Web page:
431 F2d 1197 Scott McFarlane v. Colonel Guy Deyoung
431 F.2d 1197
Scott McFARLANE, Appellant,
Colonel Guy DeYOUNG, Commanding Officer, United States Army, Presidio, San Francisco, California, Appellee.
United States Court of Appeals, Ninth Circuit.
September 2, 1970.
Robert J. Nareau (argued), Young & Nareau, Keith McFarlane, Woodland, Cal., for appellant.
Steven Kalen (argued), Asst. U. S. Atty., James L. Browning, U. S. Atty., San Francisco, Cal., for appellee.
Before KILKENNY and TRASK, Circuit Judges, and FERGUSON,* District Judge.
This appeal from a denial of a petition for a writ of habeas corpus filed pursuant to 28 U.S.C. § 2241(c) involves the obligations of a soldier in the United States Army for alleged absence from duty without proper authority, as set forth in Beaty v. Kenan, 420 F.2d 55 (9th Cir. 1969).
The matter was determined by the district court with the assent of the parties, based upon the respondent's return to an order to show cause. The return included all the records upon which the district court based its findings and conclusions. The case does not, therefore, involve the usual appellate review where deference must be given to the fact finding process of the trial courts. Costello v. Fazio, 256 F.2d 903 (9th Cir. 1958); Brown v. Cowden Livestock Co., 187 F.2d 1015 (9th Cir. 1951).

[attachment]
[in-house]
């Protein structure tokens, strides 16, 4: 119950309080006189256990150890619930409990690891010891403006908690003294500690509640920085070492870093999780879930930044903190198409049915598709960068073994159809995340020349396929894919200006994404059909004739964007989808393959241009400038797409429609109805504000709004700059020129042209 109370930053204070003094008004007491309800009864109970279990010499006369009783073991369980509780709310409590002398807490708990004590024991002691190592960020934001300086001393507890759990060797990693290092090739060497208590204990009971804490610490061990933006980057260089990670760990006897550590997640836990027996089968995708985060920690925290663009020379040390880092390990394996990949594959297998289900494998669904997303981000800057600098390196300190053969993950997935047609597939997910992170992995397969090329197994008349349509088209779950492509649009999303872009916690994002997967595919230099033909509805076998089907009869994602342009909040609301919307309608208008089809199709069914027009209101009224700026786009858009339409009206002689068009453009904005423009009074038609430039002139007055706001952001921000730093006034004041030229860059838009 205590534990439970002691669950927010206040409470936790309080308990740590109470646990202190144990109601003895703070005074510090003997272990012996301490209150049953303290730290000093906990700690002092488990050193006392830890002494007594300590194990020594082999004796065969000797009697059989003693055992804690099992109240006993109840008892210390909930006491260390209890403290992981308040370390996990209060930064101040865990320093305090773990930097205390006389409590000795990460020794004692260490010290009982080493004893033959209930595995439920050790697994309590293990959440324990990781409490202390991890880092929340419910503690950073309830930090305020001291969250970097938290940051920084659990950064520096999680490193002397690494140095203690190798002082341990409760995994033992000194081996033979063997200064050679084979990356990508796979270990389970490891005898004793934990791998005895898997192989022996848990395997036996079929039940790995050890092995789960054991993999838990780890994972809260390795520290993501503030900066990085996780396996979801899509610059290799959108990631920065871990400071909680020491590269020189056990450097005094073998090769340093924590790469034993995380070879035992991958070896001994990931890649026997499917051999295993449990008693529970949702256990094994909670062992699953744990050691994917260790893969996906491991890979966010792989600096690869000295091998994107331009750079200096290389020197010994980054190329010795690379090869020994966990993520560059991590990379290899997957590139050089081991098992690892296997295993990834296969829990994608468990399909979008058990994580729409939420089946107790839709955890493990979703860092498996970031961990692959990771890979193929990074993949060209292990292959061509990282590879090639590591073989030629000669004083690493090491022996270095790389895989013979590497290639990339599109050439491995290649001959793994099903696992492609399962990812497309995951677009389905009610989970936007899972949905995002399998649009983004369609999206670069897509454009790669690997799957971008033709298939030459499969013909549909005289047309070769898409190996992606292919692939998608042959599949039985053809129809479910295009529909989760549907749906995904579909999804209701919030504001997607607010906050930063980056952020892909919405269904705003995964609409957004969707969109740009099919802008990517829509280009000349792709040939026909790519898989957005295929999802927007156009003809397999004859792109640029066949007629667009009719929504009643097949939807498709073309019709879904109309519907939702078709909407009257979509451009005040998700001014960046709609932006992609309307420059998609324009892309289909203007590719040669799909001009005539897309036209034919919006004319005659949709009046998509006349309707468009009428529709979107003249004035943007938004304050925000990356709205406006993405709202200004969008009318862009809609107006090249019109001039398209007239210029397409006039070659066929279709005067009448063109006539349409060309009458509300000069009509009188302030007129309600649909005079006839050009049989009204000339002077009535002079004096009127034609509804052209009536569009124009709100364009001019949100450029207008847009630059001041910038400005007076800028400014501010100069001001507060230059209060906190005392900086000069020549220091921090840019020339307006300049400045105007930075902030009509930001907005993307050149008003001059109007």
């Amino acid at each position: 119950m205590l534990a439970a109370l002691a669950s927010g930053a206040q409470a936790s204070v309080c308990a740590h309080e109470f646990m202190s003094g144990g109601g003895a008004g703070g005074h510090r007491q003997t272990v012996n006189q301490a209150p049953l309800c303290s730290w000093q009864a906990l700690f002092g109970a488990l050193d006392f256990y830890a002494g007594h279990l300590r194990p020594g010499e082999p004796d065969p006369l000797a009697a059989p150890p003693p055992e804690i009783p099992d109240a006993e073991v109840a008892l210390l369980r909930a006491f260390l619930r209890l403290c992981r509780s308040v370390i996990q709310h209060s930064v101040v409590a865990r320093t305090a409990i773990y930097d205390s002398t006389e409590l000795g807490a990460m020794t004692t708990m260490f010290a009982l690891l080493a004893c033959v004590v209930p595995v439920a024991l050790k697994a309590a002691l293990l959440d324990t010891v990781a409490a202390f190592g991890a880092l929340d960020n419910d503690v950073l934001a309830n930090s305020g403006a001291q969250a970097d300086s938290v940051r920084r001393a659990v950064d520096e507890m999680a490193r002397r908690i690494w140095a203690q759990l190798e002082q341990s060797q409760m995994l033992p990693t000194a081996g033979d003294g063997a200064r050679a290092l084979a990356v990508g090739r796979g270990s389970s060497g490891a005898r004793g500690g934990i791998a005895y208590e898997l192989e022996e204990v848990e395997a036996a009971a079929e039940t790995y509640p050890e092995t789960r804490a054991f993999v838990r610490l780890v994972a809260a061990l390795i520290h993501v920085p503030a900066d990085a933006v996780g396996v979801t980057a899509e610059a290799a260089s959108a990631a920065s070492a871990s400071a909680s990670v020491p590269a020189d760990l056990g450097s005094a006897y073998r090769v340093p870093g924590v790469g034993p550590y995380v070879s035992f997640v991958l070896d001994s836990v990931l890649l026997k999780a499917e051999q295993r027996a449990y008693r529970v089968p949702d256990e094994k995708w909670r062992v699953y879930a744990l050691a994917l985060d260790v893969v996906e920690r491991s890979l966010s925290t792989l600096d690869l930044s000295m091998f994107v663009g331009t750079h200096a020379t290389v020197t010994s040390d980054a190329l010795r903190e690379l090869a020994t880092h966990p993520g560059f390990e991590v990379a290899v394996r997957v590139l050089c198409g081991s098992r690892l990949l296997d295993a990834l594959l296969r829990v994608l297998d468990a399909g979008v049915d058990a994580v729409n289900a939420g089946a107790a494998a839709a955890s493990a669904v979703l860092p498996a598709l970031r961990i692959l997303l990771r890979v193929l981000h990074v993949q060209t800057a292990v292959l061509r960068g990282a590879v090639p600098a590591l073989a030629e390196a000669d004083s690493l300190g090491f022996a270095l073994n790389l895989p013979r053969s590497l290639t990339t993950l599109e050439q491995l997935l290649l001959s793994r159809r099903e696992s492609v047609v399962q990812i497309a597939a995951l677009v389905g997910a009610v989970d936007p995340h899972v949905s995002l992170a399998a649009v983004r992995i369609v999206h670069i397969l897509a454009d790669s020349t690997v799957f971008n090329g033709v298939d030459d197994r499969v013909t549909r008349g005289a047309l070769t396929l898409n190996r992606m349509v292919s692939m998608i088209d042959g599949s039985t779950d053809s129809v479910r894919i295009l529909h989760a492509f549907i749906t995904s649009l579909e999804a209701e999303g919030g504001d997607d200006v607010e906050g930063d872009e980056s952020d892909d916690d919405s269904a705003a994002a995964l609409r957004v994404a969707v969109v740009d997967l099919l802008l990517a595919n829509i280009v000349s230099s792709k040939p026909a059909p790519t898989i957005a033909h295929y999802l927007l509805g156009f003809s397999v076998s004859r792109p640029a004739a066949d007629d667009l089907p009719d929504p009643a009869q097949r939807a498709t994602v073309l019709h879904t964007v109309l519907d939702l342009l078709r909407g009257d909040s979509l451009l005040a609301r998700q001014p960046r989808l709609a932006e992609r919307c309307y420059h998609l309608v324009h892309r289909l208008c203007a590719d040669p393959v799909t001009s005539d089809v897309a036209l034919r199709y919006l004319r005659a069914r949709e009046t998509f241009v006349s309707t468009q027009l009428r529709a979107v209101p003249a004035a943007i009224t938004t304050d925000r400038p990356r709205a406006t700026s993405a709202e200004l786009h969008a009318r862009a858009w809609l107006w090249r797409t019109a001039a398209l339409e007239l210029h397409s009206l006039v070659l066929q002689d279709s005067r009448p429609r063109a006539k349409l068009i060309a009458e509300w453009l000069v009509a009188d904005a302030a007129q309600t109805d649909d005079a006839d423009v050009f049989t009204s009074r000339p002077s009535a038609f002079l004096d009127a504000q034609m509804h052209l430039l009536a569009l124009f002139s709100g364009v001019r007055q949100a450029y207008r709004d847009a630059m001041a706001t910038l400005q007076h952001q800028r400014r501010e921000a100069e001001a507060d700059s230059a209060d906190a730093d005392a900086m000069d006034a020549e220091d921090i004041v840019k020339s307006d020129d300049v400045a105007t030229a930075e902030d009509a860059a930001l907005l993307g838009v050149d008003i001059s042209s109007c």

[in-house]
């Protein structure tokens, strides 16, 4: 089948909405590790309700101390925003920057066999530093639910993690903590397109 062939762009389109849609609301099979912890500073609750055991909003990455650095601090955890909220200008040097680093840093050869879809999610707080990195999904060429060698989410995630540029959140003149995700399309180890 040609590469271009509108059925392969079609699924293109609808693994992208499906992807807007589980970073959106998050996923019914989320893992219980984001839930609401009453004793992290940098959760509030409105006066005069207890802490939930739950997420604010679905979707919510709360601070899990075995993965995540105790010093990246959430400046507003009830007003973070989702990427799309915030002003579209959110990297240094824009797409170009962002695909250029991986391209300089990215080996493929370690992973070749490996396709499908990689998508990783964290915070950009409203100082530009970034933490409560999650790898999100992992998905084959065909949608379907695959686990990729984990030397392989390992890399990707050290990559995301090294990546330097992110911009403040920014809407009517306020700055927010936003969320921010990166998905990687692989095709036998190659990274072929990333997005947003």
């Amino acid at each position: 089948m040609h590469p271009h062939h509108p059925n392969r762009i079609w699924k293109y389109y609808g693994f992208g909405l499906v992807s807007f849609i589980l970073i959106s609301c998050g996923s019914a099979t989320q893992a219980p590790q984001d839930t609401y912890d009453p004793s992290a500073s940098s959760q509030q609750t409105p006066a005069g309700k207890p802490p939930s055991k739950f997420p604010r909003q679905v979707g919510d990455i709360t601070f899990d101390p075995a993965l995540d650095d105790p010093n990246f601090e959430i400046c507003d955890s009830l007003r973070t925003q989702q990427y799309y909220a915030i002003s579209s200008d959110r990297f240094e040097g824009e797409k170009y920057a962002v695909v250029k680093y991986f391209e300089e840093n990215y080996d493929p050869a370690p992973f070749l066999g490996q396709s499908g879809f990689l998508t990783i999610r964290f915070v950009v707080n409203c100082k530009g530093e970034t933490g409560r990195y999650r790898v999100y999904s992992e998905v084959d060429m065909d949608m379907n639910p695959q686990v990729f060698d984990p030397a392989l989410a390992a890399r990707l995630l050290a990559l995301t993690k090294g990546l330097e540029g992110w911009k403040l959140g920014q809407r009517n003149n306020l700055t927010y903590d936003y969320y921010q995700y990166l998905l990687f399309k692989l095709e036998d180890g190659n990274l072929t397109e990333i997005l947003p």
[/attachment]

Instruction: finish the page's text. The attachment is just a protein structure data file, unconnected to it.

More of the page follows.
The district court determined that the case was factually distinguishable from Beaty. We hold that the distinctions cannot remove this case from Beaty.
The record reveals that on September 4, 1969, after petitioner reported for duty, his father was informed by the Army officer investigating the matter, that he, the officer, thought that the petitioner had made a reasonable effort to let the Army know where he was.
The respondent contends that petitioner's lack of good faith is illustrated because (1) petitioner's father kept a record of letters and telephone conversations of petitioner's contacts with the Army, and (2) petitioner reported at the Presidio of San Francisco only two days before his discharge date. In Beaty no such records were kept and Beaty reported five weeks after his original termination date. The distinctions are de minimus.
The order denying the writ is vacated, the writ is granted, and the mandate ordered to be issued forthwith by the clerk.
Honorable Warren J. Ferguson, United States District Judge, Los Angeles, California, sitting by designation